RIP Kurt Vonnegut

We lost a great soul on Wednesday, as Kurt Vonnegut passed away in Manhattan. In its obituary, the New York Times refers to him as “a dark comic talent and urgent moral vision,” and likens him to Mark Twain. I feel slightly ashamed that I had not realized how apt a comparison that was, until now. I could waste time, mine and yours, waxing poetic about how brilliant and thoughtful and funny he was as both writer and man, but I think I’ll simply say, Kurt Vonnegut is who inspired me to be a writer and for that I will forever praise, and as many a writer will do their inspiration, occasionally damn him.
I know our country and world are still in the deepest of holes, dear scribe, but I hope that you and your dear friend Joe Heller are up (or down!) there, having a drink and living it up.
So it goes.

5 thoughts on “RIP Kurt Vonnegut”

  1. The man was as important to me as any other would be writer. I too was first directed to Vonnegut (to Slaughterhouse 5 – arguably his finest) after having written a character that unknowingly bore a strong resemblance to Billy Pilgrim. It was love at first sight. It was like the man was reading my mind, such was his singular genius. On my 21st birthday I gathered up all the various hints and clues about where he lived and set out in search of his house on the east side, in the shadow of the UN. When I found the one, I sat on a stoop across the street and smoked a cigar. 15 years later I was walking thru that same neighborhood talking on my cell phone when I bumped into a man who looked like the reincarnation of Twain, white linen pants, saddle shoes, crazy corona of hair. He was dropping a letter in a mailbox. I’ve met countless film stars and musicians in my line of work, but I choked. I stood silently and watched him shuffle back to his apartment. It was my chance to say thank you and I “bobbled” it too. So it goes, as we all say.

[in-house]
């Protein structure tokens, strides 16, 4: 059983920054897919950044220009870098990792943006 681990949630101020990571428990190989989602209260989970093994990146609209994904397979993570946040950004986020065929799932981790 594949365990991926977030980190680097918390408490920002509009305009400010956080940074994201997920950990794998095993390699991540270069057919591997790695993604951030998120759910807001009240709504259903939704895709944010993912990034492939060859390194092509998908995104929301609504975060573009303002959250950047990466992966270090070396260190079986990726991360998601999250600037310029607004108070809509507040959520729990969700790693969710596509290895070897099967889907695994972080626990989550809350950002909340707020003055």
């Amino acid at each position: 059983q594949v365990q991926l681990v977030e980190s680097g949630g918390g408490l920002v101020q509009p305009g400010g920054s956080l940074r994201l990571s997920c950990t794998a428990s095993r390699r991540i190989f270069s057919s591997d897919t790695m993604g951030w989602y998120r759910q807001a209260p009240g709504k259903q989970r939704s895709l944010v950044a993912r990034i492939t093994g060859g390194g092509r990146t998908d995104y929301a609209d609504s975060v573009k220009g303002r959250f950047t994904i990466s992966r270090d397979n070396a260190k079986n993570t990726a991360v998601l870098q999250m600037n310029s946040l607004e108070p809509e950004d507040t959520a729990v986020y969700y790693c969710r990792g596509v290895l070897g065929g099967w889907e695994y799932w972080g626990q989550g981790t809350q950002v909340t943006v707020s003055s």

So it goes.

  2. Thanks for the comment! You know, despite spending much of my life living within 10 miles of him on the East End of Long Island and having many friends in common with my family (Joe Heller being one of them) I don’t think I ever met the man. Bobbling a meeting with a hero is perfectly ok, my friend!

  3. Oh wow. Well, Mark, me too.
    Listen: My seventh grade lit teacher grew pretty sick of having all my essays sound like his (or at least a seventh grader’s version of his), and meeting him was a defining moment in my life–which I totally bobbled, of course. He is also my father’s age. And what’s funny is, despite not sharing his politics, my dad shared his personality. Very sad. Cheers, Henry

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